Tug of war: Bulgaria 2030 national development programme

Within the frameworks of the National Council for Tripartite Cooperation (NCTC) representatives of the government, employers and trade unions discussed the Ministry of Finance draft of a national development programme up to the year 2030.

The national programme is regarded as a document of crucial significance as, in practice, it is to set down the directions in development policies in all sectors of governance. Called “Bulgaria 2030” it formulates strategic objectives among which technological transformation, demographic renewal, reducing inequality, restricting early school leaving from 12.7 down to 7 percent, reducing the portion of the population at risk of poverty or social exclusion – from 32.8 to 25 percent.

Overall, the business organizations represented at the NCTC say the directions of development are the right ones, though they did make a number of suggestions. The Bulgarian Industrial Association commented that as regards GDP growth, addressing regional imbalances and income inequality, besides ambitious, the aims should be realistic as well. The Confederation of Employers and Industrialists (KRIB) in Bulgaria stated their “full support” and “appreciation’ of the government’s efforts to develop a strategic document covering the next 10 years. However the Confederation wants the programme to be more “detailed” so it may correspondent to the “dynamics of societal relations”. KRIB is to take part in subsequent discussions at all levels but will refrain from any assessments whether it supports specific policies or not because no specific aims in the individual economic sectors can, at this stage, be predicted. Support for the government sector was also expressed by the Bulgarian Industrial Capital Association with the proviso that the document includes targets that would be hard to achieve, while at the same time some priorities are underrated.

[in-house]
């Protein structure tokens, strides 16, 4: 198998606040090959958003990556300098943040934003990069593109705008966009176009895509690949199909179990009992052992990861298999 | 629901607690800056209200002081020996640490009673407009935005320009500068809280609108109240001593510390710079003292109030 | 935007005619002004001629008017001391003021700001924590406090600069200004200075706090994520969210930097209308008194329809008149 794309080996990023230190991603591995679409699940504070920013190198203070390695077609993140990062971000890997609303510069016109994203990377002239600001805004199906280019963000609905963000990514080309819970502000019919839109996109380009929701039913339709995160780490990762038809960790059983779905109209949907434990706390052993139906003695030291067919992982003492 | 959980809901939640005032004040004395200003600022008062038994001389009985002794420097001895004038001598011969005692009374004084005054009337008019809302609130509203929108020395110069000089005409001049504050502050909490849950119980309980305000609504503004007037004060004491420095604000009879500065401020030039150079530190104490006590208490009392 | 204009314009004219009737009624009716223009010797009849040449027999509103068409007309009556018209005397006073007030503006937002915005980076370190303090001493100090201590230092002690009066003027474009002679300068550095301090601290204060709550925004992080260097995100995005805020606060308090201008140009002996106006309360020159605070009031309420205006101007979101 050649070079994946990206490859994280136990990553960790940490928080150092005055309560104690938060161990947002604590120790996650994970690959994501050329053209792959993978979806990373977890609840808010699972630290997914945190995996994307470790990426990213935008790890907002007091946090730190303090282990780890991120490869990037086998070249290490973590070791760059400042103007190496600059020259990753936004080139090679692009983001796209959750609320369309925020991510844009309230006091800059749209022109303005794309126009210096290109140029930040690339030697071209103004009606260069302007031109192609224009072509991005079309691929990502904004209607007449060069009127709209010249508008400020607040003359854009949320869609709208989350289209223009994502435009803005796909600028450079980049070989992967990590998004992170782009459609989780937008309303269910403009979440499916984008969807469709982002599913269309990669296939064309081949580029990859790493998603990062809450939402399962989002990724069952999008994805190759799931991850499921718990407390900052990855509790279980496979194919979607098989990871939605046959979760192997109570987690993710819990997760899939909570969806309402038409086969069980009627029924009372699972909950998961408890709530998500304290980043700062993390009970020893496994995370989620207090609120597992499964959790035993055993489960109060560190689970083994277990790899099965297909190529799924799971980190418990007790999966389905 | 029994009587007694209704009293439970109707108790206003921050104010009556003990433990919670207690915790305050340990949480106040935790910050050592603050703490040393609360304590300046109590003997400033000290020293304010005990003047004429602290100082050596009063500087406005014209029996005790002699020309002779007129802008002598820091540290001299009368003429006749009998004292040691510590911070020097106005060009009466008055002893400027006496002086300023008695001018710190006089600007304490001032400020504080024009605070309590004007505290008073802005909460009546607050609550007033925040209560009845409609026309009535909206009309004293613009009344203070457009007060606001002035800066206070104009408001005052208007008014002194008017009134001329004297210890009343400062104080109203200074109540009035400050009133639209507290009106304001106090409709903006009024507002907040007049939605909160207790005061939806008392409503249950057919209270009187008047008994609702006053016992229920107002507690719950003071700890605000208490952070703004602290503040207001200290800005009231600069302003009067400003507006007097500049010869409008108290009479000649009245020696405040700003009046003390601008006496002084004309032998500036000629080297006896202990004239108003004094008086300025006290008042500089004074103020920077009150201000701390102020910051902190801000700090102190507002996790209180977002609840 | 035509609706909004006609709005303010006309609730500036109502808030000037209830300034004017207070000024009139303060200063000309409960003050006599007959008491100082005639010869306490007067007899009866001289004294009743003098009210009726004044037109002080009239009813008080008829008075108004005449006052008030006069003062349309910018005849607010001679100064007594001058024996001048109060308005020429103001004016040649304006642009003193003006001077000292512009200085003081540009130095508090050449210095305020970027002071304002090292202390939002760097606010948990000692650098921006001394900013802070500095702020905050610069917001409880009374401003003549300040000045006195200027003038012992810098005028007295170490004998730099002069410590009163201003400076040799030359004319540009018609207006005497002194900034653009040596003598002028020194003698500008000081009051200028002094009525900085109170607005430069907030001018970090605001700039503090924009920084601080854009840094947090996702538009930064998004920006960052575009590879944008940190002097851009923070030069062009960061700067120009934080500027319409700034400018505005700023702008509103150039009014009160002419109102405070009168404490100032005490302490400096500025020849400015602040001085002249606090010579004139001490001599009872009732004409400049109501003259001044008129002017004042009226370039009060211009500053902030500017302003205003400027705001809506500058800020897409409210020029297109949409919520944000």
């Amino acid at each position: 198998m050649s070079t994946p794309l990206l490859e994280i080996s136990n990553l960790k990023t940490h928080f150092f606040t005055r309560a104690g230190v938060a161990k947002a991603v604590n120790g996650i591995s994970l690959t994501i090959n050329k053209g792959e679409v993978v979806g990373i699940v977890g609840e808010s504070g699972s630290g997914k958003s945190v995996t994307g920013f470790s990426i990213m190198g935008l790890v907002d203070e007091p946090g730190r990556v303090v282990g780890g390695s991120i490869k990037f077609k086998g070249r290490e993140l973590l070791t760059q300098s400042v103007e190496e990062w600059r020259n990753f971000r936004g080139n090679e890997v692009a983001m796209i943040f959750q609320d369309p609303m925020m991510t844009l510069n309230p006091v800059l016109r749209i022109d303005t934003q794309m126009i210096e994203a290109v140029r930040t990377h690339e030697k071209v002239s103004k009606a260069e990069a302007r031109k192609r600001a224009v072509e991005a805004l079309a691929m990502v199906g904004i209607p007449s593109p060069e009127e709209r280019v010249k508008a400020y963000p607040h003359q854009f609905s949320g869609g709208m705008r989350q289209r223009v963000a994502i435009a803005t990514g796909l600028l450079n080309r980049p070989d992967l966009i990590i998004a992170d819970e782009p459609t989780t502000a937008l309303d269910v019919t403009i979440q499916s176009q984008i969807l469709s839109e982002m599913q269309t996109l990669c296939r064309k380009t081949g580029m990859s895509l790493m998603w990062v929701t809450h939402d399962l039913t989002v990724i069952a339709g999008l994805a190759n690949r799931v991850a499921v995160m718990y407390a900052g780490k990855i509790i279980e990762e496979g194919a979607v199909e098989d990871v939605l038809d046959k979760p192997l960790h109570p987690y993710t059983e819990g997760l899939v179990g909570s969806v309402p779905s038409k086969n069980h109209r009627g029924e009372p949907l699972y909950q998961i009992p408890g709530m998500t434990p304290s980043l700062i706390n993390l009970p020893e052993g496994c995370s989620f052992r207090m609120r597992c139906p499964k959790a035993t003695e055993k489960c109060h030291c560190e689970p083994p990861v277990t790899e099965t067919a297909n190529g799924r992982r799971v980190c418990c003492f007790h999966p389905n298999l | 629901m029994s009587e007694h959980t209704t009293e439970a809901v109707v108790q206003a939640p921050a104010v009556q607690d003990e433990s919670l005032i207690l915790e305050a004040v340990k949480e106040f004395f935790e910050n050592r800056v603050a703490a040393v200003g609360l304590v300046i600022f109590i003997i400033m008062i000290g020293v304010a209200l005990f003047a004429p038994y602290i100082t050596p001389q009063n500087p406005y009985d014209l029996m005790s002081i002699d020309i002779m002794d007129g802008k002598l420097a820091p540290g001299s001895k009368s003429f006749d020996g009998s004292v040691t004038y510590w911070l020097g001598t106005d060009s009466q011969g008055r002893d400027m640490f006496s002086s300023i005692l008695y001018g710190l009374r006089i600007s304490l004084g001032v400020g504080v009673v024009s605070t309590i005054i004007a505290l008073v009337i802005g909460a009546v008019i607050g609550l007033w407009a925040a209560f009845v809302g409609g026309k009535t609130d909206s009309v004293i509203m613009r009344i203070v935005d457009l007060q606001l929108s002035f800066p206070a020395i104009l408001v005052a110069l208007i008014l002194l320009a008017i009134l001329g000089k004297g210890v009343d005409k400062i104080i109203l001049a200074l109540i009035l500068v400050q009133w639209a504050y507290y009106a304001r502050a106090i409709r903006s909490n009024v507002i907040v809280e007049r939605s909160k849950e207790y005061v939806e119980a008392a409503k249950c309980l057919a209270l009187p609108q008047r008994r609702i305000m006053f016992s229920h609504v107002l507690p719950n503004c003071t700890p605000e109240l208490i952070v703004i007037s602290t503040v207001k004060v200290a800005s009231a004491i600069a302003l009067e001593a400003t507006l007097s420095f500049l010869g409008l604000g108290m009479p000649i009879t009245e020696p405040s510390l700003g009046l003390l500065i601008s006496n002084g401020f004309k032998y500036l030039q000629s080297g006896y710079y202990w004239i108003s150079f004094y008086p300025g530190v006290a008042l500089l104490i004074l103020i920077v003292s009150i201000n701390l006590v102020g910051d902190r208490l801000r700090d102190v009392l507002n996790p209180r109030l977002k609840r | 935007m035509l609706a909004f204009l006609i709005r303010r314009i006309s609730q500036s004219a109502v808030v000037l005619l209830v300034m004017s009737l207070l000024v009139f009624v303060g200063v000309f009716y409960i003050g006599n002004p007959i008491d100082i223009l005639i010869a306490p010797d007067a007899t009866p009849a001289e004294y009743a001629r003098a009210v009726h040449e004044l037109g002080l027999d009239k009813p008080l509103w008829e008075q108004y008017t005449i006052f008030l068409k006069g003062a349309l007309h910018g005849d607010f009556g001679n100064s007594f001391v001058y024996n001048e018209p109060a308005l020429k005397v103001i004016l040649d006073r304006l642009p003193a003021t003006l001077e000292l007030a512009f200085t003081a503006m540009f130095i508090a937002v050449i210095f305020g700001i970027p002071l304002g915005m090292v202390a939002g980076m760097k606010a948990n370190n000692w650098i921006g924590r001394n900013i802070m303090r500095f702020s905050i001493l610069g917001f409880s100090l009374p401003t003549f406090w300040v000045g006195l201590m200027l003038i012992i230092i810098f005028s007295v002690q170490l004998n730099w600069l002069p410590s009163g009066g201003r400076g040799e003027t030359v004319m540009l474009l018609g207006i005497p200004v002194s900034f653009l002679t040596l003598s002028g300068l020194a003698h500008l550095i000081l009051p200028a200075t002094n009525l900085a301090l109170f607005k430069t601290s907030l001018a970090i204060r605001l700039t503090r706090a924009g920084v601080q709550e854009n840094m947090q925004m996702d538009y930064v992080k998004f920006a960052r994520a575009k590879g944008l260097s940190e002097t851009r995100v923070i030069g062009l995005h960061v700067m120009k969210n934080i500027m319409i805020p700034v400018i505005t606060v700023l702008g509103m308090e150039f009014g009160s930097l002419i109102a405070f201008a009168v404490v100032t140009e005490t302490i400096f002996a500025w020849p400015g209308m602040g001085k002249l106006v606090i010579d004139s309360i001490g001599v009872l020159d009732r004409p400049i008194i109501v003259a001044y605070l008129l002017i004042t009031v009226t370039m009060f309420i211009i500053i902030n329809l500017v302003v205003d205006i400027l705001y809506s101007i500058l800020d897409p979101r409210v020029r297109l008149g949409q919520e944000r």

According to the Confederation of Independent Trade Unions in Bulgaria (CITUB), the programme ought to be elaborated further so it may lay down the directions of development of the country whoever may be in power. The other big trade union – the Podkrepa Confederation of Labour – on its part stated that what is missing from the programme are measures for combatting the shadow economy and other important indicators such as working conditions and remuneration.

The development aims that have been set down at this time are just the first step towards the development of the final vision that would “serve not just as the basis for dreams but for real steps forward”, was the comment of the Ministry of Finance. Like some of the partners from the National Council for Tripartite Cooperation the government regards the Bulgaria 2030 draft as a “living document” that will undergo changes in the years to come. Before being adopted definitively, by the end of 2020, the strategy will, once again, be put to discussion at the NCTC.

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